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Can Electric Vehicles Handle a Cold Winter?

The leaves are falling, the days are shorter, and there is a little chill in the air. It’s the time of year we start preparing for colder days ahead. For Canadian drivers, icy streets and snow call for winter tires, ice scrapers and patience.

There are so many myths and misconceptions about EVs in the winter that it can make you question whether an EV will fit your needs year-round. Maybe this is your first winter with an electric vehicle, or perhaps you’re considering purchasing an electric vehicle but have some reservations about winter performance. In any case, let us help dispel any of the false stuff you might have heard.  

EVs perform great in the winter, with some drawbacks and even a few benefits.

In Canada, most of us have experienced a cold, stubborn car not starting on a frosty winter’s day. It’s usually the battery, and maybe that’s where the common misconception about EVs and winter was born. Although both internal combustion vehicles and EVs often use a 12-volt battery to get the engine going, electric vehicles demand very little power to start up. For an EV, it’s just the lithium-ion battery to wake up, and boom, you’re good to go. Gas-powered vehicles have a whole engine to heat up; therefore, that little 12-volt battery (particularly when it’s weak) might struggle to be reliable when the temperatures dip.

Drawbacks of Electric Vehicles in Winter

The biggest drawback for EVs in the winter is the impact of cold weather on an electric vehicle’s range. The range of an EV can be cut by as much as 50% in frigid temperatures. Surprisingly, this is not a reflection of the performance of EV batteries in the cold. It’s actually quite the opposite.

Electric vehicles are too efficient.

Yes, you read that right. In a gas-powered vehicle, there is a lack of efficiency in converting gasoline energy into motion, so the result is heat generation. This heat generation can be used to warm the car’s cabin, keeping you all toasty as you drive.

EVs are so efficient that they don’t produce enough waste energy to heat the cabin. Therefore, electric vehicles must use battery energy to heat the cabin instead of using it to propel the vehicle—the result is a faster-draining battery that reduces range.

Another minor drawback with EVs in cold weather is that the regenerative braking functions can be limited. When this function is limited, less energy can be recovered and returned to the battery. So again, this can impact your EVs ability to recharge the battery while decelerating or stopping.

Benefits of an Electric Vehicle in Winter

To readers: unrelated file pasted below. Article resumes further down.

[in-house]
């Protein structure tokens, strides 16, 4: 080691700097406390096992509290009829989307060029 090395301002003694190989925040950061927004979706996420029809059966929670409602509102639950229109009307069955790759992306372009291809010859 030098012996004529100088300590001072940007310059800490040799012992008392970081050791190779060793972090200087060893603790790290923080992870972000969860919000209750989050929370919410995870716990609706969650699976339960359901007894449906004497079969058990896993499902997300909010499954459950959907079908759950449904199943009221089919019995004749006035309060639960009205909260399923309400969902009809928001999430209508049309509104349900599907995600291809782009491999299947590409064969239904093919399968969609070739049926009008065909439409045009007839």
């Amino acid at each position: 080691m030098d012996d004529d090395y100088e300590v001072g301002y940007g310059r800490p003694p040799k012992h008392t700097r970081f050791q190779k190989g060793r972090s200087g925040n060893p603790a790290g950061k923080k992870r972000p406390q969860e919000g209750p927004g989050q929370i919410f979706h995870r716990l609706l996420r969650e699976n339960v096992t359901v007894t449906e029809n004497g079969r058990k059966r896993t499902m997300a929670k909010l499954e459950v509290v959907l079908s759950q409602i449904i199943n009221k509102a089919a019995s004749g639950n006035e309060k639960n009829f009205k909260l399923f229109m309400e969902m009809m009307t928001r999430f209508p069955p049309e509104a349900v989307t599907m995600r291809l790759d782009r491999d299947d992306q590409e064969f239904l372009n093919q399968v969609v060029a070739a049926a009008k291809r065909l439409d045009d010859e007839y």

• EVs are reliable to start even in the coldest of temperatures
  • You don’t need to wait for the engine to heat up
  • Traction in the snow is fantastic thanks to the battery located on the top of the axles giving a low center of gravity.

Optimizing your Electric Vehicle for Winter

You can do a few things to enhance your EV for the cold winter months. Here are a few helpful tips to follow before you hit the road…

  • Park your EV in a garage to protect it from the cold, ice and snow.
  • If you don’t have access to a garage, try to park in the sun.
  • Keep the battery plugged in to ensure a full charge.
  • Make sure you know where all the charging stations are on your route in case your battery gets low. There are apps for that. 
  • Learn the settings in your EV. Some apps enable pre-set charging and set controls to preheat the battery, seats and steering wheel. These settings allow you to prepare your car for the road before unplugging it.

While you’re on the move…

  • Limit your speed to achieve a greater range.
  • Bundle up and limit your use of the heater while driving. (EVs with heated seats are a much more efficient way of heating occupants than heating the air in the cabin)
  • Keep your battery charged with a 20 percent reserve to allow energy to keep the cabin and the battery warm.

What Canadians should look for when shopping for an EV

Make sure the quoted battery range of the electric vehicle you are looking at suits your driving needs. What’s better, make sure that if you deduct about 50% of that range, you will still have enough juice to get you where you need to go when the temperatures drop.

Most new EVs come with a heat pump nowadays but if you are looking at a used electric vehicle, check to see if it comes with this technology. A heat pump provides a more efficient way of heating the inside of your EV without stealing range. Looking for an EV with heated seats is recommended. Heated seats use less energy than air and feel pretty nice on the bum.

If you were skeptical about EVs in the winter, we hope this has put your mind at ease. At, we have a great selection of quality used electric vehicles that can warm up even the frostiest of days. Every single one of our used EVs goes through a rigorous 150-point inspection to ensure that the EV you purchase is ready for your wintertime road trips. We’re so confident you will love your “new-to-you” winter ride that we back it up with a 10-day money-back guarantee. Browse for your winter ready, used electric vehicle from the comfort of your home in your warmest flannel pajamas at Drive Clean, Drive Green. Your Electric Vehicle, Delivered.